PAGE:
To accurately model these processes, models have to cover multiple scales in space and in energy. The CWI models start out from parameterizations of the processes that occur when electrons or other particles collide with air molecules. Some of these parameterizations had to be revised. They enter into the discharge model on the smallest scale which is of MC/PIC type, i.e., a Monte Carlo model with Particle in Cell approximation for the coupling of electric charges to the electrostatic Poisson equation [1]. In this model, the electrons follow their classical or relativistic path between air molecules, and their collisions with a random background of molecules are modelled with a Monte Carlo process. Proper averaging over the random electron motion (by taking moments of the Boltzmann equation and by truncating after the fourth moment) has delivered a set of four coupled partial differential equations for electron density, electron flux, electron energy, and electron energy flux [2]. An important and difficult aspect of both the MC/PIC model and the PDE model is the coupling of the electric charge density to the electrostatic Poisson equation. Solving the Poisson equation is a classical numerical problem. In combination with local grid refinement it is also a challenging problem, since in each time step Poisson equations are to be solved on computational grids that move in time.

A particular challenge in the present project was to also bridge the many orders of magnitude of particle energies: the electric potential differences in thunderclouds are so high, that electrons can be accelerated to 40 MeV and more, which is over 100, 000, 000 times their thermal energy at room temperature (0.025 eV). This means that cross section databases for particle collisions have to span more than eight orders of magnitude, and that databases from gas discharge physics (up to 1 keV) have to be joined with those from nuclear and high energy physics (typically above 1 MeV), and the energy gap between these databases had to be filled.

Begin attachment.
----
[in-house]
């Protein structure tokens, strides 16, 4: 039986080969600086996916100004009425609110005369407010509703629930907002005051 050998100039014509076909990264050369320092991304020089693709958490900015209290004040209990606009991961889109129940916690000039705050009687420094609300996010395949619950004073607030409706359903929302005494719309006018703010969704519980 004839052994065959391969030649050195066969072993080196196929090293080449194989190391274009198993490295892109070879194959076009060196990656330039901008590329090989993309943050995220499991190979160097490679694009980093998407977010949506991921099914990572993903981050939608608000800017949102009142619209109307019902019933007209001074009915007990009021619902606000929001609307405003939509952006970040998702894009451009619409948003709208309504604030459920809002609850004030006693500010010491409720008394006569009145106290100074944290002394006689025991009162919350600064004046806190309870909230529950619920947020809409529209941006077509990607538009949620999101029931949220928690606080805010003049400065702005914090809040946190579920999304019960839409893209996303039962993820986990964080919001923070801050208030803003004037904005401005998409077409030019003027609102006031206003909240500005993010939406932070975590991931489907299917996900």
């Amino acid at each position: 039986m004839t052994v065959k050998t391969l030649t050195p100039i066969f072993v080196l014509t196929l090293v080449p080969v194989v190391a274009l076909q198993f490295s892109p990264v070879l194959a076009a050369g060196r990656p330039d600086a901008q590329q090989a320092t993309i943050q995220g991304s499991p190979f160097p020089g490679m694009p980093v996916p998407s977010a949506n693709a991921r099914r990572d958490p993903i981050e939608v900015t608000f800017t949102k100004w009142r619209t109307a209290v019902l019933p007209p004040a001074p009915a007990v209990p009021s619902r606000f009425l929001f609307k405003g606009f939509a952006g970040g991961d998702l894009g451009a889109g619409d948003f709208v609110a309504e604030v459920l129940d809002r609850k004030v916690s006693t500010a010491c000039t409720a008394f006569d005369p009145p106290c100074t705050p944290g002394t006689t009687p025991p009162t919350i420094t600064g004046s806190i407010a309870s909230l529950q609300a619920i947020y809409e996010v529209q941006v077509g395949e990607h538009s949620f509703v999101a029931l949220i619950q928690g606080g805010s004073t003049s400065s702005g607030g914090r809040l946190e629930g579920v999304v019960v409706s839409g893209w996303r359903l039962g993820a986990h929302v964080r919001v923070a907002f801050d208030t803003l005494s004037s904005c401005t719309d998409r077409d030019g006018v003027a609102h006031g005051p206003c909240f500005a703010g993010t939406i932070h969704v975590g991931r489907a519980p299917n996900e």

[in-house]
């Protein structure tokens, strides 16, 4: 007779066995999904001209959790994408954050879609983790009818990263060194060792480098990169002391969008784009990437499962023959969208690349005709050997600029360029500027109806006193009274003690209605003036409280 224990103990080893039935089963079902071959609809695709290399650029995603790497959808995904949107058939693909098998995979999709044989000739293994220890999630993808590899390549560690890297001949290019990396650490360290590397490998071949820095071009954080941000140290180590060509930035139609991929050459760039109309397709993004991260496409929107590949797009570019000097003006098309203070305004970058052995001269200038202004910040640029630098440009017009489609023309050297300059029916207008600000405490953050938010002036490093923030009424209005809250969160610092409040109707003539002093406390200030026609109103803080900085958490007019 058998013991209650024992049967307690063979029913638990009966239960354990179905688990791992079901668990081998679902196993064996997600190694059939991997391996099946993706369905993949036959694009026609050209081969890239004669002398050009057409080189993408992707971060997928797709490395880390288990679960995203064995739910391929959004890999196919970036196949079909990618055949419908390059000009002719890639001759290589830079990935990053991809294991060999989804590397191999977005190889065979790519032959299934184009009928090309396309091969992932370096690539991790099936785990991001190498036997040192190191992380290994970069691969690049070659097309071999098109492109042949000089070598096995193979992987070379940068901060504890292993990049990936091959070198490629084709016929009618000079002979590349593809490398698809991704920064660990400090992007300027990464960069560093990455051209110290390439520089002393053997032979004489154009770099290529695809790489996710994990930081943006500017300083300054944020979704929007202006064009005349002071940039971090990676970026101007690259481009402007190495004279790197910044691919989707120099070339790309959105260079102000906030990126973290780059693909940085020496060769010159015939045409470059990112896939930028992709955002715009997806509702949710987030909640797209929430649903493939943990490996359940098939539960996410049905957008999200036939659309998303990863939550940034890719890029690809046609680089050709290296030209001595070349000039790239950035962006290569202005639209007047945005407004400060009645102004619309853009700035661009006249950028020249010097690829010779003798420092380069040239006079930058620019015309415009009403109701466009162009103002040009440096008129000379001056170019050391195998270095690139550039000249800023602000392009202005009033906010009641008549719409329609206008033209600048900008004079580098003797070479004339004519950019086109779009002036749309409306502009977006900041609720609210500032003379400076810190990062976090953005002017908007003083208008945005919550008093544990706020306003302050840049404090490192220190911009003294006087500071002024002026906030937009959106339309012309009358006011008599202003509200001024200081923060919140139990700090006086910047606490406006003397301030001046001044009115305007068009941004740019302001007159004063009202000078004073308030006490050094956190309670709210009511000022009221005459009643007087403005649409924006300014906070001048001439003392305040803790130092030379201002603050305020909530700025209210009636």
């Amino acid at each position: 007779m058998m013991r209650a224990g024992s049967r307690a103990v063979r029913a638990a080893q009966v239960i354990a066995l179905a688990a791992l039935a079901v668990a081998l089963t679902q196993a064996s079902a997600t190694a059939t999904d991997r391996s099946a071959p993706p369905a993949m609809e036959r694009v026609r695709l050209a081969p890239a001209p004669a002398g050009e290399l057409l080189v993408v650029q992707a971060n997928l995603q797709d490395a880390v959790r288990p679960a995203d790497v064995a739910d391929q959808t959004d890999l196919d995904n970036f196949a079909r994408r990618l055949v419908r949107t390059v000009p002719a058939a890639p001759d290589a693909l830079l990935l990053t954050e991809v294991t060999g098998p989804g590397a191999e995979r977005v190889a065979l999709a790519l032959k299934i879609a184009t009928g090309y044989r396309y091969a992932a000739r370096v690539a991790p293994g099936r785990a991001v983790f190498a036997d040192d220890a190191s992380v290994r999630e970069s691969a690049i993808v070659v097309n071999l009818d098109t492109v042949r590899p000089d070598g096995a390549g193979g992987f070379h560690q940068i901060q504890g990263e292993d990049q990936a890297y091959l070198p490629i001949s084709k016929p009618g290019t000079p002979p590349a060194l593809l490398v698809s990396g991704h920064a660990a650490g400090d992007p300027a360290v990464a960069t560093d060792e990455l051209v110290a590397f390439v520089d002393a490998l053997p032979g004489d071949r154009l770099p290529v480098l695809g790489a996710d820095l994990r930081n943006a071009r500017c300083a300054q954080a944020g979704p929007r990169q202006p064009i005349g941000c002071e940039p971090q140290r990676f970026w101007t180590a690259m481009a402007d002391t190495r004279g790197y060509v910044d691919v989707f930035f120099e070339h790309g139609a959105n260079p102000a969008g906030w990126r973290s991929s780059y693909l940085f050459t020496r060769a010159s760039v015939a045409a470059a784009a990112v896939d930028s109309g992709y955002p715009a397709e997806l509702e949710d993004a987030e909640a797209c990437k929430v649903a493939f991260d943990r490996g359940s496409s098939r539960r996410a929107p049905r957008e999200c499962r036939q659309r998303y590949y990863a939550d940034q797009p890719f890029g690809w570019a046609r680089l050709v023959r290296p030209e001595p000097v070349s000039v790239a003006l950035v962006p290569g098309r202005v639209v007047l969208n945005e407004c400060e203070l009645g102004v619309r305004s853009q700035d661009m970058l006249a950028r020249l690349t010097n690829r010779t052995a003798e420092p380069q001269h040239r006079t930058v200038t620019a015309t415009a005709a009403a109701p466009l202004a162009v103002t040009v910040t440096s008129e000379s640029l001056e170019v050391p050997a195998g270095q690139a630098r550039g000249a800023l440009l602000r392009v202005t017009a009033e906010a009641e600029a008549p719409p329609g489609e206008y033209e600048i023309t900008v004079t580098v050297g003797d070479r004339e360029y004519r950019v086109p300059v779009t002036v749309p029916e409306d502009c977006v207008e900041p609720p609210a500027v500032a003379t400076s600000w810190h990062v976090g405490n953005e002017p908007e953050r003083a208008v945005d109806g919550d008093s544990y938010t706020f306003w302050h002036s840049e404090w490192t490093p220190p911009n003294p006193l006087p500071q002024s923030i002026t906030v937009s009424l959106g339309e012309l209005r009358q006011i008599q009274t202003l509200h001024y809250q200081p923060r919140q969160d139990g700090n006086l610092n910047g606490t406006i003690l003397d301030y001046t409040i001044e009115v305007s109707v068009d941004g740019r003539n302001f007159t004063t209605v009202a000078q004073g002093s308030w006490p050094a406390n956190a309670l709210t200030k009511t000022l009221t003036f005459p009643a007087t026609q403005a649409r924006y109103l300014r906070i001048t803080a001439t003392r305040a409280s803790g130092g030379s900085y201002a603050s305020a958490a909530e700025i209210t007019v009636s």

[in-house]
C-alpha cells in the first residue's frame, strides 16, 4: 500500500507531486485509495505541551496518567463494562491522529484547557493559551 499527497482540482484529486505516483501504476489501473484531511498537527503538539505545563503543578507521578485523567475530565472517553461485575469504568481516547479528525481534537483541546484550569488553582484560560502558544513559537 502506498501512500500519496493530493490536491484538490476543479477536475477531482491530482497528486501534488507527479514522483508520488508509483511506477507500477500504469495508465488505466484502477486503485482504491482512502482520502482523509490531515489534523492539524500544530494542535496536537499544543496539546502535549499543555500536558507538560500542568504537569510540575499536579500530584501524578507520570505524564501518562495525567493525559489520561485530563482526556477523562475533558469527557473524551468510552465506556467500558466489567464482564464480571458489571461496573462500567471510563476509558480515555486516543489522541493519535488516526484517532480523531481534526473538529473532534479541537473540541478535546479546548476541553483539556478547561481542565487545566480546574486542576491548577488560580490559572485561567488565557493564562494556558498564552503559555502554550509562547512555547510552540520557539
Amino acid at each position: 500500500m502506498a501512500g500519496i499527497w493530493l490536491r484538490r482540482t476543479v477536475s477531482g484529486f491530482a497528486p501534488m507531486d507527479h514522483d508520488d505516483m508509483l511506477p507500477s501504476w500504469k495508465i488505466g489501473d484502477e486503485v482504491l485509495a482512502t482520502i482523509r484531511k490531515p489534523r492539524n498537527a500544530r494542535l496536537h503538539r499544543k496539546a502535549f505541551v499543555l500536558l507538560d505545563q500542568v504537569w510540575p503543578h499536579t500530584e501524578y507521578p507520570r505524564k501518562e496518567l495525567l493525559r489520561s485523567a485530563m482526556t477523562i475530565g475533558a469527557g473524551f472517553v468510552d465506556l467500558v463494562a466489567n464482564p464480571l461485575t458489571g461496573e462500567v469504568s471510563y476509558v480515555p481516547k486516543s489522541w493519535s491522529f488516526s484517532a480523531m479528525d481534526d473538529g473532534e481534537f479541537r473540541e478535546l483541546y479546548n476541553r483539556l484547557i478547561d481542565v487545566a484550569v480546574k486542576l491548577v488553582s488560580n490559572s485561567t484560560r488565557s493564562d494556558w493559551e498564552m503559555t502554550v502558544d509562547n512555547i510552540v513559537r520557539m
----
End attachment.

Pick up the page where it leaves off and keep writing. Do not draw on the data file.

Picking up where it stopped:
Based on careful consideration of the specific processes of air molecules, and collaborating with experts from different disciplines, Christoph Köhn chose appropriate approximations within his PhD thesis [3]. This allowed him to approximate the electron acceleration ahead of a growing lightning channel, and the subsequent production of gamma-rays. Köhn was then the first to calculate the production and propagation of positrons and neutrons. Both positrons and neutrons can propagate from the thundercloud upward to the satellite, and they also can reach ground. So in terms of ground measurements it might appear as if a thunderstorm were a small nuclear reactor.

The theoretical studies were performed by Christoph Köhn within his PhD thesis under the supervision of Ute Ebert, the head of the Multiscale Dynamics research group at CWI. As a counterpart, Pavlo Kochkin investigated the emission of hard X-rays from meter long sparks in the high voltage laboratory of Eindhoven University of Technology under the supervision of Lex van Deursen. The research of both PhD students was funded by the Dutch technology foundation STW.

Links:
NASA’s Fermi Catches Thunderstorms Hurling Antimatter into Space:
http://www.nasa.gov/mission_pages/GLAST/news/fermi-thunderstorms.html
Multiscale Dynamics research group at CWI:
https://www.cwi.nl/research-groups/Multiscale-Dynamics
Christoph Köhn’s phd thesis:
http://www.tue.nl/en/publication/ep/p/d/ep-uid/412030/
Pavlo Kochkin’s phd thesis:
http://www.tue.nl/en/publication/ep/p/d/ep-uid/413844/

References:
[1] J. Teunissen and U. Ebert: “Controlling the weights of simulation particles: adaptive particle management using
k-d trees”, J. Comput. Phys. 259, 318 (2014).
[2] S. Dujko, A.H. Markosyan, R.D. White and U. Ebert: “High order fluid model for streamer discharges: I. Derivation of model and transport data”, J. Phys. D: Appl. Phys. 46, 475202 (2013).
[3] C. Köhn: “High-energy phenomena in laboratory and thunderstorm discharges”, PhD thesis, TU Eindhoven, 2014. http://homepages.cwi.nl/~koehn/phd_thesis/index.html

Please contact:
Ute Ebert, Christoph Köhn, CWI, The Netherlands
Tel: +31 20 592 4206/4094
E-mail: This email address is being protected from spambots. You need JavaScript enabled to view it., This email address is being protected from spambots. You need JavaScript enabled to view it.

Next issue: October 2018